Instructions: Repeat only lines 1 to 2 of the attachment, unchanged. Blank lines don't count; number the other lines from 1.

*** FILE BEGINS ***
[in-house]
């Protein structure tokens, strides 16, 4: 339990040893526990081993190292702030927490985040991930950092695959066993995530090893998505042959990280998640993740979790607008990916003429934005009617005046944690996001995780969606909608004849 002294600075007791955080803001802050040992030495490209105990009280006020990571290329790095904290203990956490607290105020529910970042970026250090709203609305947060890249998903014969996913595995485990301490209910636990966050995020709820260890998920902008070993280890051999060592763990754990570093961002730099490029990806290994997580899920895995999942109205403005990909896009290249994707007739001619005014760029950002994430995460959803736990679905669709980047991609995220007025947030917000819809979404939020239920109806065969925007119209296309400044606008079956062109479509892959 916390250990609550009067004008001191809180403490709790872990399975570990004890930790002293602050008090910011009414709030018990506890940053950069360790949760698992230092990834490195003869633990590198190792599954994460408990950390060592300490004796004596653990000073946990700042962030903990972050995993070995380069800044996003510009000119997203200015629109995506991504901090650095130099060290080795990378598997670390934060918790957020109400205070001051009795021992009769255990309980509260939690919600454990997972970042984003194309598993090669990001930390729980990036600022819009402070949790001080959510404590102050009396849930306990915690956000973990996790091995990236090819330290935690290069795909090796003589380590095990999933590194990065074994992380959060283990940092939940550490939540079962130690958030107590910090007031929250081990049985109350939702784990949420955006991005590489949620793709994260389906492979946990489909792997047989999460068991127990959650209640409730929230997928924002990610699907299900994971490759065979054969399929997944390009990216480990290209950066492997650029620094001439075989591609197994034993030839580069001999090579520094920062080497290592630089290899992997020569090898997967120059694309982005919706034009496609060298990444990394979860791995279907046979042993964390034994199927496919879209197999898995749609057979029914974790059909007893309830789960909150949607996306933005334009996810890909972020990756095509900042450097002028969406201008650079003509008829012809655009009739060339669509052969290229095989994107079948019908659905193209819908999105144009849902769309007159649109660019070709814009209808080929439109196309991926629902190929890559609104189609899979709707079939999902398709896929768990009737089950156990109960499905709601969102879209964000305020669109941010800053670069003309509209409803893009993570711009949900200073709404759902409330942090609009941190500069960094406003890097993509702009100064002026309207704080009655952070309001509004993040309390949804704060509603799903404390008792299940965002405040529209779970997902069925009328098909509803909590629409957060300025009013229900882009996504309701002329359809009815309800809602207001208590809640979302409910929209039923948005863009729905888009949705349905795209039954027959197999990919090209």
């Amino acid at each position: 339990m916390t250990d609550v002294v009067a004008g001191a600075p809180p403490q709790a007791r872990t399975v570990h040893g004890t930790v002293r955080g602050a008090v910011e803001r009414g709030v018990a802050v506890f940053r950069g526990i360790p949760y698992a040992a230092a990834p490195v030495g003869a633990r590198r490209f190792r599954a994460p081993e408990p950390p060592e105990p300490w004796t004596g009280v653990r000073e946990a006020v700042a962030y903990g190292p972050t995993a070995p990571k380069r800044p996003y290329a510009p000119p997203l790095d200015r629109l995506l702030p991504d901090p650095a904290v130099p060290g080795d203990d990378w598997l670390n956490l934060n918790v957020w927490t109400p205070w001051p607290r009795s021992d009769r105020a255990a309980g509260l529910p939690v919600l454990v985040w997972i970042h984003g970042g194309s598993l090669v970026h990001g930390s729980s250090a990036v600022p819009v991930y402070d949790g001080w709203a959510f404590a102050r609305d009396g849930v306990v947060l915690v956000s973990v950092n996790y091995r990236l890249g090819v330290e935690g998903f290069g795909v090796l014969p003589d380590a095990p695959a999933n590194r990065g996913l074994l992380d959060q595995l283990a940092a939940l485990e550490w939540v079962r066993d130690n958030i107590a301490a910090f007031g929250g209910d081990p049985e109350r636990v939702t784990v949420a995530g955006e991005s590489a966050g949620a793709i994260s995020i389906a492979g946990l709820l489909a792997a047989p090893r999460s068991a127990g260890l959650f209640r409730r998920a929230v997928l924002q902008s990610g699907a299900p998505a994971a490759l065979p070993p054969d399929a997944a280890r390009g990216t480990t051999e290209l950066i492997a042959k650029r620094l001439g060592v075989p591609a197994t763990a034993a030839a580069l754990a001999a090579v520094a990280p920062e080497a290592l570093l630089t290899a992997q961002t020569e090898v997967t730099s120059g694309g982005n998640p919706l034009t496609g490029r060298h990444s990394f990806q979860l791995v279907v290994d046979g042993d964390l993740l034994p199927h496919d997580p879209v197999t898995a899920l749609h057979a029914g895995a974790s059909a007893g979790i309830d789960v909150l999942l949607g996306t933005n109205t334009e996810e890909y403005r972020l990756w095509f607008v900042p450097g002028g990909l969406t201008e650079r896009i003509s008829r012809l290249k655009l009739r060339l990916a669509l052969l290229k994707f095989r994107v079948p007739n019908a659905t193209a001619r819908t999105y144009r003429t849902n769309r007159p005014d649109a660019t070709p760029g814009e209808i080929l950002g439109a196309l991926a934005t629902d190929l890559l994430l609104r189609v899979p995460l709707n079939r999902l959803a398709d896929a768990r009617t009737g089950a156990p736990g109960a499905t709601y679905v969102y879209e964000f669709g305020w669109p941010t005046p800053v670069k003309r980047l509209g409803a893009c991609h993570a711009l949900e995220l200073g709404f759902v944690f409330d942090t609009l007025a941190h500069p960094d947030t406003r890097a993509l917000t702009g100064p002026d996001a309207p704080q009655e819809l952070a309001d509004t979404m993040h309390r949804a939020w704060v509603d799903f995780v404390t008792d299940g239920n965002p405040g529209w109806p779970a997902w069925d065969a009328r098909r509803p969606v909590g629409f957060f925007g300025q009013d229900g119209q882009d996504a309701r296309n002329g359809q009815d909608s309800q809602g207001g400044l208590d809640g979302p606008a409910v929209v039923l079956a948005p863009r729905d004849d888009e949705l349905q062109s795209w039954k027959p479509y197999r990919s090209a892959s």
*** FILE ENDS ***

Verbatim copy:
[in-house]
């Protein structure tokens, strides 16, 4: 339990040893526990081993190292702030927490985040991930950092695959066993995530090893998505042959990280998640993740979790607008990916003429934005009617005046944690996001995780969606909608004849 002294600075007791955080803001802050040992030495490209105990009280006020990571290329790095904290203990956490607290105020529910970042970026250090709203609305947060890249998903014969996913595995485990301490209910636990966050995020709820260890998920902008070993280890051999060592763990754990570093961002730099490029990806290994997580899920895995999942109205403005990909896009290249994707007739001619005014760029950002994430995460959803736990679905669709980047991609995220007025947030917000819809979404939020239920109806065969925007119209296309400044606008079956062109479509892959 916390250990609550009067004008001191809180403490709790872990399975570990004890930790002293602050008090910011009414709030018990506890940053950069360790949760698992230092990834490195003869633990590198190792599954994460408990950390060592300490004796004596653990000073946990700042962030903990972050995993070995380069800044996003510009000119997203200015629109995506991504901090650095130099060290080795990378598997670390934060918790957020109400205070001051009795021992009769255990309980509260939690919600454990997972970042984003194309598993090669990001930390729980990036600022819009402070949790001080959510404590102050009396849930306990915690956000973990996790091995990236090819330290935690290069795909090796003589380590095990999933590194990065074994992380959060283990940092939940550490939540079962130690958030107590910090007031929250081990049985109350939702784990949420955006991005590489949620793709994260389906492979946990489909792997047989999460068991127990959650209640409730929230997928924002990610699907299900994971490759065979054969399929997944390009990216480990290209950066492997650029620094001439075989591609197994034993030839580069001999090579520094920062080497290592630089290899992997020569090898997967120059694309982005919706034009496609060298990444990394979860791995279907046979042993964390034994199927496919879209197999898995749609057979029914974790059909007893309830789960909150949607996306933005334009996810890909972020990756095509900042450097002028969406201008650079003509008829012809655009009739060339669509052969290229095989994107079948019908659905193209819908999105144009849902769309007159649109660019070709814009209808080929439109196309991926629902190929890559609104189609899979709707079939999902398709896929768990009737089950156990109960499905709601969102879209964000305020669109941010800053670069003309509209409803893009993570711009949900200073709404759902409330942090609009941190500069960094406003890097993509702009100064002026309207704080009655952070309001509004993040309390949804704060509603799903404390008792299940965002405040529209779970997902069925009328098909509803909590629409957060300025009013229900882009996504309701002329359809009815309800809602207001208590809640979302409910929209039923948005863009729905888009949705349905795209039954027959197999990919090209």